Dawn also adopts what can be seen as a radical blue-collar feminist poetics “to live by” in How Poetry Saved My Life. Her follow up memoir to the Lambda award-winning novel Sub Rosa contains poetry and essays about her experiences as a Vancouver sex-worker, activist, and writer since the 90s. An instant classic in the vein of Evelyn Lau’s Runaway, Dawn’s memoir is extraordinary not only for its tale of personal survival in a community ravaged by poverty, serial killings, disappearances, drugs, and disease, but also for her representation of art as integral to personal and collective survival. The book is divided into three parts, “Outside,” “Inside,” and “Inward,” which refer on a literal level to her time as a sex-worker and activist on the streets of east-Vancouver and in massage parlours, followed by her retirement from the sex-trade and her writing career.
These sections follow Dawn’s development as an artist from being inspired by poetry on skid-row, to developing her craft, achieving an MFA in creative writing at UBC, and becoming a celebrated queer feminist author and activist. The poetry of “Inside” combines restrained and sensuous imagery with her signature understated humour and colloquial tone to evoke glimpses of life on the streets: (“/. . . women break/barstools, bathroom mirrors, jawbones, neighbours who go missing”). Dawn traces her early identification with art as a source of identity and empowerment amidst the challenges of sex-work, drug use, health issues, sexual experimentation, identifying as queer, and finding a voice as a poet and activist of “street social justice.” “Inside” follows her development as an increasingly self-aware activist and scholar and includes the standout essay, “How to Bury Our Dead,” dedicated to her friend, Shelby Tom, an Asian transgender sex-worker who was murdered in 2003. Dawn shows the need to properly mourn violence against the LGBT community whose history of disenfranchisement she shows to be intimately connected to that of women and sex-workers. An idea that emerges with nuance throughout “Inside” is that our collective humanity depends on our ability to humanize each other equally. She juxtaposes a massage parlour client’s post-coital remark, “[n]ow I feel human again” with her own question of “[w]hat would I pay to feel human again?” to show how society ironically stigmatizes and depends upon sex-workers. Dawn challenges readers to relate to her story while avoiding dissociative reactions of voyeurism or pity. At the end of “Inside,” she interrupts a story of an aggressive client: “Right now, I want to remind you of how this moment represents all of our lives. Part of us is hurting while part of us is unable to see the injury. We must talk more about this disconnect.” Dawn’s memoir ends with her continuing to find her voice in a community of artists and activists she helped to forge. The brief and open-ended final section places the focus on Dawn’s earlier challenge to readers to connect her individual survival to collective redemption and reform.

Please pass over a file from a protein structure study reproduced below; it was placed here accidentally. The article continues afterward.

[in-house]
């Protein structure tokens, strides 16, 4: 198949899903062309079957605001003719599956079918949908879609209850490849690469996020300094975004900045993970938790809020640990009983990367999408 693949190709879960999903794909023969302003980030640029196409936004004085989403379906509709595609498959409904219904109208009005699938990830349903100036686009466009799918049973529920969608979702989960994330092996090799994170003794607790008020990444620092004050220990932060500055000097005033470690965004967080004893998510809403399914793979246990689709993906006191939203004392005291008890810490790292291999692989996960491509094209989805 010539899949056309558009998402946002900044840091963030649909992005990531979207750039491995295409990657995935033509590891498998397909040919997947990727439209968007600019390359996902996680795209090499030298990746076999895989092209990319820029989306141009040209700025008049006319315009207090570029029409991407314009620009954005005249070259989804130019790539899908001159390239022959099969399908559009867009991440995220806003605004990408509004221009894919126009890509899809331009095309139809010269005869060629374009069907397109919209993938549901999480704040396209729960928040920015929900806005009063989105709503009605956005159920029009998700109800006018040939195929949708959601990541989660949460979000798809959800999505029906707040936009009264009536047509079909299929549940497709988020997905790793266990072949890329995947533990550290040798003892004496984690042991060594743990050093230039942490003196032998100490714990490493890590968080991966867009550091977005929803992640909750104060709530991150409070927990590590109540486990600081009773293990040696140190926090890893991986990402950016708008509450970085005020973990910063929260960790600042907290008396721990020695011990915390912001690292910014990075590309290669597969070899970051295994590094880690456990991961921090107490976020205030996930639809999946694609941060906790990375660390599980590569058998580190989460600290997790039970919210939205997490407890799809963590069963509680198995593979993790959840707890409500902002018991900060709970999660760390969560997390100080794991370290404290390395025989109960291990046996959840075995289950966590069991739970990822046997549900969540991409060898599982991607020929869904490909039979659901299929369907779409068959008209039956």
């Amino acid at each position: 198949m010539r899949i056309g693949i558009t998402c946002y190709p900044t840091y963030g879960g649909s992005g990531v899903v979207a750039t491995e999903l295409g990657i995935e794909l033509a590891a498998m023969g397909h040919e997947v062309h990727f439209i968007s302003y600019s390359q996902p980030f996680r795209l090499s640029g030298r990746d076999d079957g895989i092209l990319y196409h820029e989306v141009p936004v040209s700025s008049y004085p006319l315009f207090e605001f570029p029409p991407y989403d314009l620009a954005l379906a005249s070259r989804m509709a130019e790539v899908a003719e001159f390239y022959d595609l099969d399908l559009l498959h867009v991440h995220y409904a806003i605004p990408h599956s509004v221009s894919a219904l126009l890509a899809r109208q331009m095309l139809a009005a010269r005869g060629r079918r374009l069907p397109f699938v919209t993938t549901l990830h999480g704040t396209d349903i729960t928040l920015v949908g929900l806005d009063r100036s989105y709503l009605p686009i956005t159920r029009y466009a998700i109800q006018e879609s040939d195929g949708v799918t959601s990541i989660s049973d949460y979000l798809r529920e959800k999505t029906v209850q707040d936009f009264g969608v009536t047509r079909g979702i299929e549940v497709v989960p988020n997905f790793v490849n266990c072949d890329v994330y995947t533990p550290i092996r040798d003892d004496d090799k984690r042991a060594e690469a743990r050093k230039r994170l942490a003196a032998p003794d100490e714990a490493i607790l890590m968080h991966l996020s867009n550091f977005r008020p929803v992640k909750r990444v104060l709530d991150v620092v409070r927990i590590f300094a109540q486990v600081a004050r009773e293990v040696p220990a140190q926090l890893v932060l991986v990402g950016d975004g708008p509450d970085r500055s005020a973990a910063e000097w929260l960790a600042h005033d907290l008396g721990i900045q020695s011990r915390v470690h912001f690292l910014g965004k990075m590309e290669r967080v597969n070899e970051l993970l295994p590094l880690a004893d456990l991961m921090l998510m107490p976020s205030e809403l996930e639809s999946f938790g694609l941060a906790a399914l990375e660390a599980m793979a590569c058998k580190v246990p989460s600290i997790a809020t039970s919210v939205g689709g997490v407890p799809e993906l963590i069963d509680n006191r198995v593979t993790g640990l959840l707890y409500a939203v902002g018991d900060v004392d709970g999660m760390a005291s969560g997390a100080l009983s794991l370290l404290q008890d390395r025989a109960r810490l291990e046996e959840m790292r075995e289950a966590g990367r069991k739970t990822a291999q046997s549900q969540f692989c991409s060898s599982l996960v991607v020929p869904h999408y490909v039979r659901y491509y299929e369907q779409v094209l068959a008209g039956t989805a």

Owen and Dawn show the necessity of art to personal and cultural survival, and to political advocacy. Their street-smart, inter-textual feminist poetics offer new ways of making art and of seeing ourselves that engages in the political, cultural, and interpersonal complexities of the world around us.